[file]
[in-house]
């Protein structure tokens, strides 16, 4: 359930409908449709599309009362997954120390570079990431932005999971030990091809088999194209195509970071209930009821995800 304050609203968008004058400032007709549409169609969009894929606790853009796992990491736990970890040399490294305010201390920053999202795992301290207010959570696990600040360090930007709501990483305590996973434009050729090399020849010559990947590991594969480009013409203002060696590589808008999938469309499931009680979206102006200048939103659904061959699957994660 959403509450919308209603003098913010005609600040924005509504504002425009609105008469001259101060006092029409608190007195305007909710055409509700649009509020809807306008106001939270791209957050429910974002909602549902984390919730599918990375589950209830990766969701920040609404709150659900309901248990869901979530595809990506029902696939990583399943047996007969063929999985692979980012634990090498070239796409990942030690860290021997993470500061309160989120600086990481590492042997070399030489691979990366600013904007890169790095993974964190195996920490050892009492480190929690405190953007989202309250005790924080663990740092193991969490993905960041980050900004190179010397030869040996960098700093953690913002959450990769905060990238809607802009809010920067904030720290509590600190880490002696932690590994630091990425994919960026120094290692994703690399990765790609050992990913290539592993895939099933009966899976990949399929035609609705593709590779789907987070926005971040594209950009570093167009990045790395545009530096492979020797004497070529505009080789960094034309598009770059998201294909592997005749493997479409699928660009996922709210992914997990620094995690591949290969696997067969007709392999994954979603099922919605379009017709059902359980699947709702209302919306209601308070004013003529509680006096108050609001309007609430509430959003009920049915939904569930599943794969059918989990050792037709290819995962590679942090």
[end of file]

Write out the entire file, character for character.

[in-house]
């Protein structure tokens, strides 16, 4: 359930409908449709599309009362997954120390570079990431932005999971030990091809088999194209195509970071209930009821995800 304050609203968008004058400032007709549409169609969009894929606790853009796992990491736990970890040399490294305010201390920053999202795992301290207010959570696990600040360090930007709501990483305590996973434009050729090399020849010559990947590991594969480009013409203002060696590589808008999938469309499931009680979206102006200048939103659904061959699957994660 959403509450919308209603003098913010005609600040924005509504504002425009609105008469001259101060006092029409608190007195305007909710055409509700649009509020809807306008106001939270791209957050429910974002909602549902984390919730599918990375589950209830990766969701920040609404709150659900309901248990869901979530595809990506029902696939990583399943047996007969063929999985692979980012634990090498070239796409990942030690860290021997993470500061309160989120600086990481590492042997070399030489691979990366600013904007890169790095993974964190195996920490050892009492480190929690405190953007989202309250005790924080663990740092193991969490993905960041980050900004190179010397030869040996960098700093953690913002959450990769905060990238809607802009809010920067904030720290509590600190880490002696932690590994630091990425994919960026120094290692994703690399990765790609050992990913290539592993895939099933009966899976990949399929035609609705593709590779789907987070926005971040594209950009570093167009990045790395545009530096492979020797004497070529505009080789960094034309598009770059998201294909592997005749493997479409699928660009996922709210992914997990620094995690591949290969696997067969007709392999994954979603099922919605379009017709059902359980699947709702209302919306209601308070004013003529509680006096108050609001309007609430509430959003009920049915939904569930599943794969059918989990050792037709290819995962590679942090």